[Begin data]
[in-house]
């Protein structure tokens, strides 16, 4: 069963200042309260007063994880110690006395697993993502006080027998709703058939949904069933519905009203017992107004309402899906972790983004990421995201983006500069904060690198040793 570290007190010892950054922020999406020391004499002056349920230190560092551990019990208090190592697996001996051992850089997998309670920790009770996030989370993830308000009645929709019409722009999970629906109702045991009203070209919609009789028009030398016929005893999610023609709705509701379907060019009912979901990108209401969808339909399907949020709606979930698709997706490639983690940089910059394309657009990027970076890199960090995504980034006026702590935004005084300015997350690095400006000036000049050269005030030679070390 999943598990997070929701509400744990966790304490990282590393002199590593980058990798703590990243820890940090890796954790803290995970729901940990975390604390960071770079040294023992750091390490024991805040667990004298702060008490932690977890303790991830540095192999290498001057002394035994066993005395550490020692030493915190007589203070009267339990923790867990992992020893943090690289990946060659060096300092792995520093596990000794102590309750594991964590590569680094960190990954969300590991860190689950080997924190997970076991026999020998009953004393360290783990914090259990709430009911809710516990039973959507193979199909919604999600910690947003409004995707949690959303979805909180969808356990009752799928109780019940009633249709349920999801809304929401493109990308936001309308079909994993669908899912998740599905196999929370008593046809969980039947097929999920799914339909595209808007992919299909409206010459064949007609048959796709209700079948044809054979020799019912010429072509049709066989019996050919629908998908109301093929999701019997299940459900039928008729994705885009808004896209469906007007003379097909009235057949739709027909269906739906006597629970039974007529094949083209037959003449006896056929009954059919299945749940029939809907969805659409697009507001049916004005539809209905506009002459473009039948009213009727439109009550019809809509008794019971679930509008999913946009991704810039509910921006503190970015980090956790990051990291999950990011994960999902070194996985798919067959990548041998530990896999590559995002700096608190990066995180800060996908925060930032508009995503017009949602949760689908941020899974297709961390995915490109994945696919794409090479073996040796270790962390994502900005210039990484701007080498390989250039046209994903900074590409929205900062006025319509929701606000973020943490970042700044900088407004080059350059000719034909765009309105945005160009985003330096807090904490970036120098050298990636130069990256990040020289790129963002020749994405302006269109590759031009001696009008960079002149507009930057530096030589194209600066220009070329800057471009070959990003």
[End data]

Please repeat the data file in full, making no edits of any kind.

[in-house]
């Protein structure tokens, strides 16, 4: 069963200042309260007063994880110690006395697993993502006080027998709703058939949904069933519905009203017992107004309402899906972790983004990421995201983006500069904060690198040793 570290007190010892950054922020999406020391004499002056349920230190560092551990019990208090190592697996001996051992850089997998309670920790009770996030989370993830308000009645929709019409722009999970629906109702045991009203070209919609009789028009030398016929005893999610023609709705509701379907060019009912979901990108209401969808339909399907949020709606979930698709997706490639983690940089910059394309657009990027970076890199960090995504980034006026702590935004005084300015997350690095400006000036000049050269005030030679070390 999943598990997070929701509400744990966790304490990282590393002199590593980058990798703590990243820890940090890796954790803290995970729901940990975390604390960071770079040294023992750091390490024991805040667990004298702060008490932690977890303790991830540095192999290498001057002394035994066993005395550490020692030493915190007589203070009267339990923790867990992992020893943090690289990946060659060096300092792995520093596990000794102590309750594991964590590569680094960190990954969300590991860190689950080997924190997970076991026999020998009953004393360290783990914090259990709430009911809710516990039973959507193979199909919604999600910690947003409004995707949690959303979805909180969808356990009752799928109780019940009633249709349920999801809304929401493109990308936001309308079909994993669908899912998740599905196999929370008593046809969980039947097929999920799914339909595209808007992919299909409206010459064949007609048959796709209700079948044809054979020799019912010429072509049709066989019996050919629908998908109301093929999701019997299940459900039928008729994705885009808004896209469906007007003379097909009235057949739709027909269906739906006597629970039974007529094949083209037959003449006896056929009954059919299945749940029939809907969805659409697009507001049916004005539809209905506009002459473009039948009213009727439109009550019809809509008794019971679930509008999913946009991704810039509910921006503190970015980090956790990051990291999950990011994960999902070194996985798919067959990548041998530990896999590559995002700096608190990066995180800060996908925060930032508009995503017009949602949760689908941020899974297709961390995915490109994945696919794409090479073996040796270790962390994502900005210039990484701007080498390989250039046209994903900074590409929205900062006025319509929701606000973020943490970042700044900088407004080059350059000719034909765009309105945005160009985003330096807090904490970036120098050298990636130069990256990040020289790129963002020749994405302006269109590759031009001696009008960079002149507009930057530096030589194209600066220009070329800057471009070959990003």